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'Clennam rose softly, opened and closed the door without a sound, and passed from the prison, carrying the quiet with him into the turbulent streets.' Introspective and dreamy, Arthur Clennam returns to England from many years abroad to find a people gripped in their self-made social and mental prisons. Against a background of government incompetence and financial scandal, he searches for the key to the affairs of the Dorrit family, prisoners for debt in the Marshalsea. He discovers through the seamstress Amy Dorrit the fulfilment of which he dreams, but only after he learns to understand his own heart. Revelation and redemption haunt Dickens's portrayal of human relations as fundamentally distorted by class and money. The swindling financier Merdle, the bureaucratic nightmare of the Circumlocution Office, and a teeming cast of characters display the inadequacy of secular morality in the face of contemporary social and political confusion. Mixing humour and pathos, irony and satire, Dickens's eleventh novel reveals a master of fiction in top form. This new edition, based on the definitive Clarendon text, includes all of Phiz's original illustrations and a wide-ranging introduction highlighting Dickens's move to more personal and spiritual concerns.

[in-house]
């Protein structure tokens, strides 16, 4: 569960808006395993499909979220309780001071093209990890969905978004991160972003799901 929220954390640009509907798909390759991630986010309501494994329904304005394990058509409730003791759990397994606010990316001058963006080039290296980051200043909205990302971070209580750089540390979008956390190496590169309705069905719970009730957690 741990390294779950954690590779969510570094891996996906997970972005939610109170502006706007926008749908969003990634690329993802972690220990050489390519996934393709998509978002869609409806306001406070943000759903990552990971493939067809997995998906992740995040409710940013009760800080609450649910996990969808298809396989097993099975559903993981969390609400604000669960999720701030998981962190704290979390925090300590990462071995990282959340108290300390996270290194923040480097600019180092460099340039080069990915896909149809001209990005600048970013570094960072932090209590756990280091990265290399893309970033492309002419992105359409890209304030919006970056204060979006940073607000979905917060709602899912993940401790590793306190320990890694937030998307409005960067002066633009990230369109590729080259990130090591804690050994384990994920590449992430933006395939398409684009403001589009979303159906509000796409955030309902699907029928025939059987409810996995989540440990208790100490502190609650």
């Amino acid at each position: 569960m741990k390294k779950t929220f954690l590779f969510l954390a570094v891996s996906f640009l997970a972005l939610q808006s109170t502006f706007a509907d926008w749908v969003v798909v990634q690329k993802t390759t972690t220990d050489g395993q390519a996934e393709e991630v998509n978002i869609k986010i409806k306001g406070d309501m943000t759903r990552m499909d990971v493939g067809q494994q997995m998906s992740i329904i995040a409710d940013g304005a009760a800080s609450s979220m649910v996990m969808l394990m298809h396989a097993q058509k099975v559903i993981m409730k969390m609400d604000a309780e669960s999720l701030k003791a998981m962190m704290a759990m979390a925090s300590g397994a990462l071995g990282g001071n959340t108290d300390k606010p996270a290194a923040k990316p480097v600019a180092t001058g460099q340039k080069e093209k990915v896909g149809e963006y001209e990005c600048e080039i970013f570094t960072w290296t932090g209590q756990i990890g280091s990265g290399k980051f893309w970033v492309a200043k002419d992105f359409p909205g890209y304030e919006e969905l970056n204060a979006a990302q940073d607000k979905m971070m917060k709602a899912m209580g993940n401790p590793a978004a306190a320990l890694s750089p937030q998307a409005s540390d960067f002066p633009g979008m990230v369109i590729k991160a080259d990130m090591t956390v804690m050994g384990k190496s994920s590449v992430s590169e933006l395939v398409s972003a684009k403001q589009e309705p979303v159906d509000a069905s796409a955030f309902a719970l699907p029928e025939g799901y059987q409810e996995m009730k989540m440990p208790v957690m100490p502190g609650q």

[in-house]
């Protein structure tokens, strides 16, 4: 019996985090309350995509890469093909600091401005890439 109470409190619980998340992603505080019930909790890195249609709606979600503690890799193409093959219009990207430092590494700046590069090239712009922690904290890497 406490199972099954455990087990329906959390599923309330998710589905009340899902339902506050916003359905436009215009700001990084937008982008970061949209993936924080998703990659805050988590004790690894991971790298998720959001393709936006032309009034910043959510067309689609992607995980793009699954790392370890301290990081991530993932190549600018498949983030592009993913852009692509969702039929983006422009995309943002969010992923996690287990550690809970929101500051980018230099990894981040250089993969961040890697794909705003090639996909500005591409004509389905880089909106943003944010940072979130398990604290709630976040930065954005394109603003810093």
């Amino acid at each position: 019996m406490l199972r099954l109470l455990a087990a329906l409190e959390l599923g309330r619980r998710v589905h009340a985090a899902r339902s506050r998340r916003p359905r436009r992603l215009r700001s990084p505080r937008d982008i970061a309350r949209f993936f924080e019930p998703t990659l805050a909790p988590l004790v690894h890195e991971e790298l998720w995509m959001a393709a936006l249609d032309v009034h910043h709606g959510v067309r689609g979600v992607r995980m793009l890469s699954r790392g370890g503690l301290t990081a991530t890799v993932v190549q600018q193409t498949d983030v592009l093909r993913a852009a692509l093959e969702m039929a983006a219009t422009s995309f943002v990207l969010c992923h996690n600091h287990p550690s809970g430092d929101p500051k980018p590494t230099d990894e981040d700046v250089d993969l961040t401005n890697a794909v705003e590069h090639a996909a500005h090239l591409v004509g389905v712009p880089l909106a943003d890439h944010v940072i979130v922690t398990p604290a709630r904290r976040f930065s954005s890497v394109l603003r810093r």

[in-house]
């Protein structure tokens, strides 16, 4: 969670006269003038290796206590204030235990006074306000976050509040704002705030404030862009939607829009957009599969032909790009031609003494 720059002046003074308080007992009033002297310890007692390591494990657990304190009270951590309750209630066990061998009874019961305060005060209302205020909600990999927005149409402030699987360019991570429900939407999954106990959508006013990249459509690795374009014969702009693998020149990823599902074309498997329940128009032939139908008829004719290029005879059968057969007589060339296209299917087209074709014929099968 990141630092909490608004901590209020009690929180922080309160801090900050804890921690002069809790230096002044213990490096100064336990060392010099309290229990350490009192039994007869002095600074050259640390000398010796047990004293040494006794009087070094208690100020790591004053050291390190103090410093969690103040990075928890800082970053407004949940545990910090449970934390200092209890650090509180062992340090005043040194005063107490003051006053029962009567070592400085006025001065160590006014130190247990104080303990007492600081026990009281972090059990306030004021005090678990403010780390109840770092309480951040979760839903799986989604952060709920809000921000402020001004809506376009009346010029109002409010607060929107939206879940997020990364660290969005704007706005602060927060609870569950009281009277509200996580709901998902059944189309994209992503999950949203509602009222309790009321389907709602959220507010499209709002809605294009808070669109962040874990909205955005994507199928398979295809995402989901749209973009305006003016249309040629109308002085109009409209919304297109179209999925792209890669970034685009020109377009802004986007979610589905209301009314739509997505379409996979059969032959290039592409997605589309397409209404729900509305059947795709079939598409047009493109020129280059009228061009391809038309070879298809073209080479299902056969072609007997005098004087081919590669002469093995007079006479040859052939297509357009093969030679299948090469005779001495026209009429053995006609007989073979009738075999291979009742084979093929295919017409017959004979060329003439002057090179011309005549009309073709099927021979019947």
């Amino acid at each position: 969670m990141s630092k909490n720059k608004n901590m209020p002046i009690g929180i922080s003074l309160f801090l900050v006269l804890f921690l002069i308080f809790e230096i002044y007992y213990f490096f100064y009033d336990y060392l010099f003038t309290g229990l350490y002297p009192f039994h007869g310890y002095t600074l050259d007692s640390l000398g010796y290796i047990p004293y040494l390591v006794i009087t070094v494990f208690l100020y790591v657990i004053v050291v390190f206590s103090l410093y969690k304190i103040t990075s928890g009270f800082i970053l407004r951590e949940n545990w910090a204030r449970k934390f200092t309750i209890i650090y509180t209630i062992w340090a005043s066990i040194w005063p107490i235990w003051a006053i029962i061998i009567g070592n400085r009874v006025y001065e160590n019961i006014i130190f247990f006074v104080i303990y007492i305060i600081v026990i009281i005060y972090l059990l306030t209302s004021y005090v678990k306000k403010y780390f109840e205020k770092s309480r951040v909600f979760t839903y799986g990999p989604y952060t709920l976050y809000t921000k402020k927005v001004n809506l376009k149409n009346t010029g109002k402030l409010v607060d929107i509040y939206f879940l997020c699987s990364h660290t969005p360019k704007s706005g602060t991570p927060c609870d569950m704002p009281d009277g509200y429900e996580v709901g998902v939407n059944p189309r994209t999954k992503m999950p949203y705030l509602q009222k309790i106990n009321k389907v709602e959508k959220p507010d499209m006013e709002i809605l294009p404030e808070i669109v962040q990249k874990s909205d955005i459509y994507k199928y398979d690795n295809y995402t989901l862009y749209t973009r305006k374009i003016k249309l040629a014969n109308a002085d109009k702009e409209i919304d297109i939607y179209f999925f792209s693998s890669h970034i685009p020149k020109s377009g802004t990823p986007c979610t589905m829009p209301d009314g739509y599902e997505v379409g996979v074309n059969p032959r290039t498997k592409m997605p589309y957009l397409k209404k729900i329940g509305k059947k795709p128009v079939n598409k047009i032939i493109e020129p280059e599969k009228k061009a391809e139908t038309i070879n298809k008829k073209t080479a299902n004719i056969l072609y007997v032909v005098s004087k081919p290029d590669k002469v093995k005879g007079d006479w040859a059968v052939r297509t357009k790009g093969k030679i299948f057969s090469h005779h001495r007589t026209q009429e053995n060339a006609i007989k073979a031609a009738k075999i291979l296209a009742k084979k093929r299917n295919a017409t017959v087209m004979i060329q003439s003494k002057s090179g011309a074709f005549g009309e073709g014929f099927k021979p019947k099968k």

Harvey Peter Sucksmith edited the definitive critical edition of Little Dorrit for the Clarendon Dickens, and a critical edition of Collins's The Woman in White for Oxford English Novels.
Dennis Walder is an Emeritus Professor of Literature at the Open University. He is the author of Literature in the Modern World and, most recently, Postcolonial Nostalgias: Writing, Representation, and Memory. He was a judge for the Commonwealth Writers' prize, 2011.